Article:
8) even more misleading, but given they found the suitcase you can attribute the find of its contents to them – to me this would depned on exactly how the article in question expressed it
    9) Do you think there was an accidental absence of identifying material? It doesn’t say “deliberate access of ANY [or ALL] identifying material”
    10) you win this one.

    Some points are perhaps misleading and embellished – but that’s no different to any other narrative floating around (including the official inquest, GF’s book, GC, DA, this site, NP, wikipedia, the Littlemore docos, or any of the other articles you can find on a range of Australian newspaper sites over the years or more recently on global paranormal sites). In fact, all you seem to be doing is assuming your theories are the 1 true font of knowledge…..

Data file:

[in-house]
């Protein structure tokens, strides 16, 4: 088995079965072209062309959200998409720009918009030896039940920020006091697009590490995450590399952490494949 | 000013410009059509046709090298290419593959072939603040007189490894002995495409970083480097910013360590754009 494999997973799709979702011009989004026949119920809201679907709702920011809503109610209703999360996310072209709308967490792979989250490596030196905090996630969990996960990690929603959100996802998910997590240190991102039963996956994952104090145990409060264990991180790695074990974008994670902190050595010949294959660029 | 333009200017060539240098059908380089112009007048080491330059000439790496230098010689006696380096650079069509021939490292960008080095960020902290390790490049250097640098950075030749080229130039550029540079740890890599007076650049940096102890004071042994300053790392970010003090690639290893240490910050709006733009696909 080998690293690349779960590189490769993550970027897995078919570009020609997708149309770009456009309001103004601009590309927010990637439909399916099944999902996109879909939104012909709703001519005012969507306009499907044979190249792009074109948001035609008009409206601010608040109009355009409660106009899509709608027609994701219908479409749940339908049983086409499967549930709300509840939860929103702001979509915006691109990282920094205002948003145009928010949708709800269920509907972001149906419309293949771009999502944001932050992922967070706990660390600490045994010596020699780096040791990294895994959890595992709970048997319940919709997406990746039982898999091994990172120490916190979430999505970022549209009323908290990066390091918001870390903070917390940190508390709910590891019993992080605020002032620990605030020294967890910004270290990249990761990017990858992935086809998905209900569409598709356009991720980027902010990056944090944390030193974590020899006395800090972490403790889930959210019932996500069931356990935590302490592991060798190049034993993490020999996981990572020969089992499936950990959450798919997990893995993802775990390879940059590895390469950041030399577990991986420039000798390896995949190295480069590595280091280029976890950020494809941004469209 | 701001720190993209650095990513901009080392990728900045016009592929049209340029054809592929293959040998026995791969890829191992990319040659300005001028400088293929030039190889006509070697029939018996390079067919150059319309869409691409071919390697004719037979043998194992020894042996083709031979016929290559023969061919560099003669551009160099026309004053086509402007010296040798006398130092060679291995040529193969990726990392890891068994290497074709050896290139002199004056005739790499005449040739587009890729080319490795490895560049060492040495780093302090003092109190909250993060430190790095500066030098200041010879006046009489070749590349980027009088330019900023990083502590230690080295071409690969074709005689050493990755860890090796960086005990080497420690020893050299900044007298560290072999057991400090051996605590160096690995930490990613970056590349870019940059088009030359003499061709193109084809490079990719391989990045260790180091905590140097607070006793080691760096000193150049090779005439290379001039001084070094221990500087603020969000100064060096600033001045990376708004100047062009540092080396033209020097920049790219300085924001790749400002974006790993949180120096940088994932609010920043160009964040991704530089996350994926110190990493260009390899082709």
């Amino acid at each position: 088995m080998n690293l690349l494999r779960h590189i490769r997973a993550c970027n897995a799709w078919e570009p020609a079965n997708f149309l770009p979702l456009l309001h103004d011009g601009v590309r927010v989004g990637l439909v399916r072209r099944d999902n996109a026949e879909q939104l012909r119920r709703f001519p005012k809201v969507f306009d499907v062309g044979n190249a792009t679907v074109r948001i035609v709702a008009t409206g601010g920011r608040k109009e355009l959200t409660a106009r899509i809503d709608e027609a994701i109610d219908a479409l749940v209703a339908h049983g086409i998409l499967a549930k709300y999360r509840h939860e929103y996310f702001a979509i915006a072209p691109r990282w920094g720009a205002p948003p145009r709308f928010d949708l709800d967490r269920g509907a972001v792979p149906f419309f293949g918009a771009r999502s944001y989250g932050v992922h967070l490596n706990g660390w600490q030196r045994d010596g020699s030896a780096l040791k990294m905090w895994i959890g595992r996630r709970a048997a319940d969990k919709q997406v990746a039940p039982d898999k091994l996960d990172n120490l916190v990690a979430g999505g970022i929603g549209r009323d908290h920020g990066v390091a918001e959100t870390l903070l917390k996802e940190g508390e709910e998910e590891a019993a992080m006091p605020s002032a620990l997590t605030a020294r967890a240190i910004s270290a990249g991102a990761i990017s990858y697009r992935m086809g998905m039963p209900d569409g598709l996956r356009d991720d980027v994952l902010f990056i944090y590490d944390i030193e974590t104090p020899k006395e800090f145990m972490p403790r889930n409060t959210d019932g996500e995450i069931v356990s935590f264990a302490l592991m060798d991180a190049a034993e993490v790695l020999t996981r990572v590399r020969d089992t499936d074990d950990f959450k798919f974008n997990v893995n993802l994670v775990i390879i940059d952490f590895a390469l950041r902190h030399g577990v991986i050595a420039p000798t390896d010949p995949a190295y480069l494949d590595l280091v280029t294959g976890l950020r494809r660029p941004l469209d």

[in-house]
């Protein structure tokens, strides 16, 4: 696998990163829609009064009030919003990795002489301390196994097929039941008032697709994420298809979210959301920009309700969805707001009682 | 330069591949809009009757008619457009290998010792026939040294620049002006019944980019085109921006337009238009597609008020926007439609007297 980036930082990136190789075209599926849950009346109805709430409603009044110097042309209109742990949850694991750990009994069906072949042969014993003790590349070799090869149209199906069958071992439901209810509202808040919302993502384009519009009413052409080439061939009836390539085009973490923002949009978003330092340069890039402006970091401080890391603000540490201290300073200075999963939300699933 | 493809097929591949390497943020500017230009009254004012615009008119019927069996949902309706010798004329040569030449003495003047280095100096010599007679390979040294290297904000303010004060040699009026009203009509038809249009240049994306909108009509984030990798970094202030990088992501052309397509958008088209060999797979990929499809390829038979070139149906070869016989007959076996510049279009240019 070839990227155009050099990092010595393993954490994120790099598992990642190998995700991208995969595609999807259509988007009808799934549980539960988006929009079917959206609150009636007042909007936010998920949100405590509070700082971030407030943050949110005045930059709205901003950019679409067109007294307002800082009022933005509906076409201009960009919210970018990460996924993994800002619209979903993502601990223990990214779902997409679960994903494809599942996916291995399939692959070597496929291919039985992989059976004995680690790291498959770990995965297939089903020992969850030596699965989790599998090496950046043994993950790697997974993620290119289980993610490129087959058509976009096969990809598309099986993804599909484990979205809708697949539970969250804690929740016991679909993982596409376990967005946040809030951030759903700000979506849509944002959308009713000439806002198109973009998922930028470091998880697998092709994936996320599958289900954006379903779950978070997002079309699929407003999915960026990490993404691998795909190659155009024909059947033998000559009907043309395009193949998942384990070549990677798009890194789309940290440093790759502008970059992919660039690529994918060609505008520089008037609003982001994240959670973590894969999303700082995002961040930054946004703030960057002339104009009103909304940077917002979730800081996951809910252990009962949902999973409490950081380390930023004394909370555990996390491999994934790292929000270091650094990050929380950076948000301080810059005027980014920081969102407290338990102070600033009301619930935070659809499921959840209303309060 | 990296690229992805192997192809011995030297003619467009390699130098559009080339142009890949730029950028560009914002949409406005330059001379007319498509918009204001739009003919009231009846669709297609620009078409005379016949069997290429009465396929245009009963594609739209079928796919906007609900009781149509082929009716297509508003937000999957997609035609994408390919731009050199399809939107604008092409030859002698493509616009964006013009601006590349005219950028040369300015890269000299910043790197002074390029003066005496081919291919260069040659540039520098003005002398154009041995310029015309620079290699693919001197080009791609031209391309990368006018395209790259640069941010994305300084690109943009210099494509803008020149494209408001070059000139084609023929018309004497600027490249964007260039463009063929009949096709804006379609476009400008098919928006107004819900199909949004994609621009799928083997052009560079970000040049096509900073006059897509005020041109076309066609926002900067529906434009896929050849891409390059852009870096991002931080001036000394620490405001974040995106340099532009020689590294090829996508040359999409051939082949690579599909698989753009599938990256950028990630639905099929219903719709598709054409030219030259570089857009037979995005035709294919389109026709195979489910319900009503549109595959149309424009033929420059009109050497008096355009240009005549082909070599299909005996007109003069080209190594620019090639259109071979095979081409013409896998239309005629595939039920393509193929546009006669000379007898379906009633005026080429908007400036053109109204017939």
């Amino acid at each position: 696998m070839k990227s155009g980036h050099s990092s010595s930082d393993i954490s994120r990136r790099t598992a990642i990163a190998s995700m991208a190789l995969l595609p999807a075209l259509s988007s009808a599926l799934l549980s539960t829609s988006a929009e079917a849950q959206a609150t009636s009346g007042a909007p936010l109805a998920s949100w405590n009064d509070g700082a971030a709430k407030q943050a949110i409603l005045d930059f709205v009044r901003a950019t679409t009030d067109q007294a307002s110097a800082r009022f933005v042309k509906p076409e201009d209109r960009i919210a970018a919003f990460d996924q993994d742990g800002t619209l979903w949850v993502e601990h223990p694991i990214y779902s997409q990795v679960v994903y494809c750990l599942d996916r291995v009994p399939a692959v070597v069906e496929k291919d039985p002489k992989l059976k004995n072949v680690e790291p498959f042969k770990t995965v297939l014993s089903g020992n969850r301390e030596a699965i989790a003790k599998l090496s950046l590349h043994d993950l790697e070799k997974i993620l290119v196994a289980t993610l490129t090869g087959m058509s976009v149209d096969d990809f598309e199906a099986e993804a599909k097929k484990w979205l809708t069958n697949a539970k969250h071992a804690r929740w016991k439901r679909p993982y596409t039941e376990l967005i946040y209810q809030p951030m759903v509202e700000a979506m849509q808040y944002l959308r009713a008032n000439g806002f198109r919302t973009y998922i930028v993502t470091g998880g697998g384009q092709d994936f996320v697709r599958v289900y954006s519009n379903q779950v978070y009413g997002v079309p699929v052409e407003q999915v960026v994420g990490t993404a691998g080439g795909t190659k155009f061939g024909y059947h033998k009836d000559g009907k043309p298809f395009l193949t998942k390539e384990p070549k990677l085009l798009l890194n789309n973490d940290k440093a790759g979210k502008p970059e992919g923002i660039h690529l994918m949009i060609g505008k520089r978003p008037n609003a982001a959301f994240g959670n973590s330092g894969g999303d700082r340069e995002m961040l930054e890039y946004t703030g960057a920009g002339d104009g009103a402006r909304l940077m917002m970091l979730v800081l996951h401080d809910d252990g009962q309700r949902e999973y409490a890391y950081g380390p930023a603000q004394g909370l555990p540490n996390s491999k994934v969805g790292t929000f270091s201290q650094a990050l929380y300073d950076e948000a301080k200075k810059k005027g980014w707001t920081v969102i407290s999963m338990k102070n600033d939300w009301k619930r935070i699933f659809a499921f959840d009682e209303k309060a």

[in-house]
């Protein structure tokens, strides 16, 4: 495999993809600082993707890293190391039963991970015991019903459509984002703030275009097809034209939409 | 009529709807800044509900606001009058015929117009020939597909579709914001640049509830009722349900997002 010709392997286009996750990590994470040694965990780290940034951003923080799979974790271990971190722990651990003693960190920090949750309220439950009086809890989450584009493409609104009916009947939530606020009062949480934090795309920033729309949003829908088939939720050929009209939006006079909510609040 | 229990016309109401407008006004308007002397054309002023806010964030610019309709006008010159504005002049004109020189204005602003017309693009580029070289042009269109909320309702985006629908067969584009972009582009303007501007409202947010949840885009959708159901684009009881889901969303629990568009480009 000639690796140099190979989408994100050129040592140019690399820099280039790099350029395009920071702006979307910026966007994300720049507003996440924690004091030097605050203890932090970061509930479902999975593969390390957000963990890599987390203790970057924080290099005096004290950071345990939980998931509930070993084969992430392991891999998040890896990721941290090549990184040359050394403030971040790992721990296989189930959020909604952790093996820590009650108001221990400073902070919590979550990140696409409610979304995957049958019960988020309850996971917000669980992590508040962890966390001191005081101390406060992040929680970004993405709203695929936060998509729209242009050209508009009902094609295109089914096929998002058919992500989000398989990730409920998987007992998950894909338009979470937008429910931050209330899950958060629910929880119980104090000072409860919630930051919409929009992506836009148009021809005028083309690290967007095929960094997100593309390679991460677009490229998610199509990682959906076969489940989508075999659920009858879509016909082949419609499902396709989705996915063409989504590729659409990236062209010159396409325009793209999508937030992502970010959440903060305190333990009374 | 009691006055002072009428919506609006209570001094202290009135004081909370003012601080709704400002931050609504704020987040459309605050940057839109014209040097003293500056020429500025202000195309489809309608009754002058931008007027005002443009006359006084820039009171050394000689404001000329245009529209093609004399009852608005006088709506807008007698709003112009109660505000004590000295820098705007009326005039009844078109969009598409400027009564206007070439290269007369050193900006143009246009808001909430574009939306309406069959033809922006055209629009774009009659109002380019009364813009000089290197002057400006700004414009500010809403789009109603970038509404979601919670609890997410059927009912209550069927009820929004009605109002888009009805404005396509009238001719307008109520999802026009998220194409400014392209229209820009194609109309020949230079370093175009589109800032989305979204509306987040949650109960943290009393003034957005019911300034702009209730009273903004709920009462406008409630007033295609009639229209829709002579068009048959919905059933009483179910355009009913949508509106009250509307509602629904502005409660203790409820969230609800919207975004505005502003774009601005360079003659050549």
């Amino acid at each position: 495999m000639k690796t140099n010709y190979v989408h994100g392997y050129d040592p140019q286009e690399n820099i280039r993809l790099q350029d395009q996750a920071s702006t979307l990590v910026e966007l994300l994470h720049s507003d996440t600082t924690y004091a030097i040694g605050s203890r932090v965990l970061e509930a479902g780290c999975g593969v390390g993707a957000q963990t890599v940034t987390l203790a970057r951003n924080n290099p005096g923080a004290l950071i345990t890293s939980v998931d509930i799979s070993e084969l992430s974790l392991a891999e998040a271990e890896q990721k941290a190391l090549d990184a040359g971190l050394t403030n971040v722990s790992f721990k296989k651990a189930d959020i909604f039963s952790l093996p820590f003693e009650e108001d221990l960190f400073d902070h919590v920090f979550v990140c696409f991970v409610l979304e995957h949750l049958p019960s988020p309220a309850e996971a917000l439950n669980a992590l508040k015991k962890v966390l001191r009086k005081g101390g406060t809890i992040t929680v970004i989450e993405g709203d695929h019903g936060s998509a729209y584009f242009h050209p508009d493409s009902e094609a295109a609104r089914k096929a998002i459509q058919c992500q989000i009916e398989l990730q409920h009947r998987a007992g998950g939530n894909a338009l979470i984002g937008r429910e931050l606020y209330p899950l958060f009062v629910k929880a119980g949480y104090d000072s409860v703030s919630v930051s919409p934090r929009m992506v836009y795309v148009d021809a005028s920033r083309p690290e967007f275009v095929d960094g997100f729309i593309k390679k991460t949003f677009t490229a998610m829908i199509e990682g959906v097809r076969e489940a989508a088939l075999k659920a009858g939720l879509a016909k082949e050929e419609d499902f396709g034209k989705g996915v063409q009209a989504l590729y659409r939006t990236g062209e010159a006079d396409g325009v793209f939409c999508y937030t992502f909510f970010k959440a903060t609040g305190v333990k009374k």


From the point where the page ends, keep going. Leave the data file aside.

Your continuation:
November 11, 2020
    • Nicely argued, DA, appreciated. One question for you: do you think the fellow Lyons saw in the evening was the same man found dead in the morning?

      November 11, 2020
      • DA #

        At the risk of sitting on the fence, I’ll carefully say that we can’t prove it was. Certainly Lyons and Strapps seem like poor witnesses if it was. Neither of them was comfortable to say that the body was the man they had seen. Many people dismiss this as being because of the light (or lack of) that evening. But both of them had identified small details (colour of clothing, presence of flies, hand gestures, absence of cigarette, etc) that suggest visibility wasn’t an issue.
        Depending on exactly what their answers were when questioned, and exactly what the questions were depends on what we can infer from their reluctance to agree the body was that of the man who had been there the night before.

        November 17, 2020
        • Fair enough, we’ll settle for reasonable doubt … which is an improvement on coroner Cleland’s remarks.
          Let me know if you want to talk about the mysterious appearance of a box of Bryant and May matches …

          November 17, 2020